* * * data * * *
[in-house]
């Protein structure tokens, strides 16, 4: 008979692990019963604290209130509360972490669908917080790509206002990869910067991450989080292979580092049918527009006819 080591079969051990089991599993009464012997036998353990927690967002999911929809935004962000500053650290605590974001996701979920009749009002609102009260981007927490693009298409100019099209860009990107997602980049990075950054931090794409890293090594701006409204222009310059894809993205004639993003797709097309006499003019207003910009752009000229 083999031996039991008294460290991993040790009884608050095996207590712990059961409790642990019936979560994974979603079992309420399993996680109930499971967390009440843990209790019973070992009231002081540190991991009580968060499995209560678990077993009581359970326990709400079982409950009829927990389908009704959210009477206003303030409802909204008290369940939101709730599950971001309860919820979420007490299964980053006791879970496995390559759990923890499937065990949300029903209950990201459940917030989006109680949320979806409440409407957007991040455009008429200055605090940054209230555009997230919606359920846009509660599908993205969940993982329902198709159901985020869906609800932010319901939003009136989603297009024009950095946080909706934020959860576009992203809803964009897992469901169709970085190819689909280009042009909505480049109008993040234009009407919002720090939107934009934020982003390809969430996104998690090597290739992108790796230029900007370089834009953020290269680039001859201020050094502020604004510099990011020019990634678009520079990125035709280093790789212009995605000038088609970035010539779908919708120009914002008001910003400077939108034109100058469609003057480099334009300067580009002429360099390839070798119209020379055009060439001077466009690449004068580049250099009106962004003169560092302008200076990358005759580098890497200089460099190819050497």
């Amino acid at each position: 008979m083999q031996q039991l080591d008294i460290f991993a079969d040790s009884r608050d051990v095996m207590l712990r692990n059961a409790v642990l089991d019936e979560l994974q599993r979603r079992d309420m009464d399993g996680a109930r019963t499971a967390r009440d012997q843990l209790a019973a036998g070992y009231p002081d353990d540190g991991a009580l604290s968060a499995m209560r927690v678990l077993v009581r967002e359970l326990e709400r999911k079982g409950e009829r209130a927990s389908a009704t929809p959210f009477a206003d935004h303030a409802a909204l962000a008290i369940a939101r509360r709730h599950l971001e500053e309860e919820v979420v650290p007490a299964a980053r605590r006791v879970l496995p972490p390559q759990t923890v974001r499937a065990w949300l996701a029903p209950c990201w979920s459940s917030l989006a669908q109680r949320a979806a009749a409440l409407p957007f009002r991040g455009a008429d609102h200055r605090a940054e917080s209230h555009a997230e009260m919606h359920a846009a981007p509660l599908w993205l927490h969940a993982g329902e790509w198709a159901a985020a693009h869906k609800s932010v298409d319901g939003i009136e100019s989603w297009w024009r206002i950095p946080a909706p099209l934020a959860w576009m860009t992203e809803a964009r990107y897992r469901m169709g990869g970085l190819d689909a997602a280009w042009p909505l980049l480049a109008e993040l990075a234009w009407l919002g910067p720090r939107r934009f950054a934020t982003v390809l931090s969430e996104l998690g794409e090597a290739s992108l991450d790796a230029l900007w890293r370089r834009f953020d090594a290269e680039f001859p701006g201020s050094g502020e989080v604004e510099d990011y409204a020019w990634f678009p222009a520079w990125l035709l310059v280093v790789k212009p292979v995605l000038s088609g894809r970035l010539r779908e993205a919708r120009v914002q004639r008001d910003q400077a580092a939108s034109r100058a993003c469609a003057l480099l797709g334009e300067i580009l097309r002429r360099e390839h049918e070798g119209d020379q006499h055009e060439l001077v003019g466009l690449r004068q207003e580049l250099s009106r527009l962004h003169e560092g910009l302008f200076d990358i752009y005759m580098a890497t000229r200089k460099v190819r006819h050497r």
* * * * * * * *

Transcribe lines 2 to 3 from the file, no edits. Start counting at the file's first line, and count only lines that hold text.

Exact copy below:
């Protein structure tokens, strides 16, 4: 008979692990019963604290209130509360972490669908917080790509206002990869910067991450989080292979580092049918527009006819 080591079969051990089991599993009464012997036998353990927690967002999911929809935004962000500053650290605590974001996701979920009749009002609102009260981007927490693009298409100019099209860009990107997602980049990075950054931090794409890293090594701006409204222009310059894809993205004639993003797709097309006499003019207003910009752009000229 083999031996039991008294460290991993040790009884608050095996207590712990059961409790642990019936979560994974979603079992309420399993996680109930499971967390009440843990209790019973070992009231002081540190991991009580968060499995209560678990077993009581359970326990709400079982409950009829927990389908009704959210009477206003303030409802909204008290369940939101709730599950971001309860919820979420007490299964980053006791879970496995390559759990923890499937065990949300029903209950990201459940917030989006109680949320979806409440409407957007991040455009008429200055605090940054209230555009997230919606359920846009509660599908993205969940993982329902198709159901985020869906609800932010319901939003009136989603297009024009950095946080909706934020959860576009992203809803964009897992469901169709970085190819689909280009042009909505480049109008993040234009009407919002720090939107934009934020982003390809969430996104998690090597290739992108790796230029900007370089834009953020290269680039001859201020050094502020604004510099990011020019990634678009520079990125035709280093790789212009995605000038088609970035010539779908919708120009914002008001910003400077939108034109100058469609003057480099334009300067580009002429360099390839070798119209020379055009060439001077466009690449004068580049250099009106962004003169560092302008200076990358005759580098890497200089460099190819050497």
């Amino acid at each position: 008979m083999q031996q039991l080591d008294i460290f991993a079969d040790s009884r608050d051990v095996m207590l712990r692990n059961a409790v642990l089991d019936e979560l994974q599993r979603r079992d309420m009464d399993g996680a109930r019963t499971a967390r009440d012997q843990l209790a019973a036998g070992y009231p002081d353990d540190g991991a009580l604290s968060a499995m209560r927690v678990l077993v009581r967002e359970l326990e709400r999911k079982g409950e009829r209130a927990s389908a009704t929809p959210f009477a206003d935004h303030a409802a909204l962000a008290i369940a939101r509360r709730h599950l971001e500053e309860e919820v979420v650290p007490a299964a980053r605590r006791v879970l496995p972490p390559q759990t923890v974001r499937a065990w949300l996701a029903p209950c990201w979920s459940s917030l989006a669908q109680r949320a979806a009749a409440l409407p957007f009002r991040g455009a008429d609102h200055r605090a940054e917080s209230h555009a997230e009260m919606h359920a846009a981007p509660l599908w993205l927490h969940a993982g329902e790509w198709a159901a985020a693009h869906k609800s932010v298409d319901g939003i009136e100019s989603w297009w024009r206002i950095p946080a909706p099209l934020a959860w576009m860009t992203e809803a964009r990107y897992r469901m169709g990869g970085l190819d689909a997602a280009w042009p909505l980049l480049a109008e993040l990075a234009w009407l919002g910067p720090r939107r934009f950054a934020t982003v390809l931090s969430e996104l998690g794409e090597a290739s992108l991450d790796a230029l900007w890293r370089r834009f953020d090594a290269e680039f001859p701006g201020s050094g502020e989080v604004e510099d990011y409204a020019w990634f678009p222009a520079w990125l035709l310059v280093v790789k212009p292979v995605l000038s088609g894809r970035l010539r779908e993205a919708r120009v914002q004639r008001d910003q400077a580092a939108s034109r100058a993003c469609a003057l480099l797709g334009e300067i580009l097309r002429r360099e390839h049918e070798g119209d020379q006499h055009e060439l001077v003019g466009l690449r004068q207003e580049l250099s009106r527009l962004h003169e560092g910009l302008f200076d990358i752009y005759m580098a890497t000229r200089k460099v190819r006819h050497r």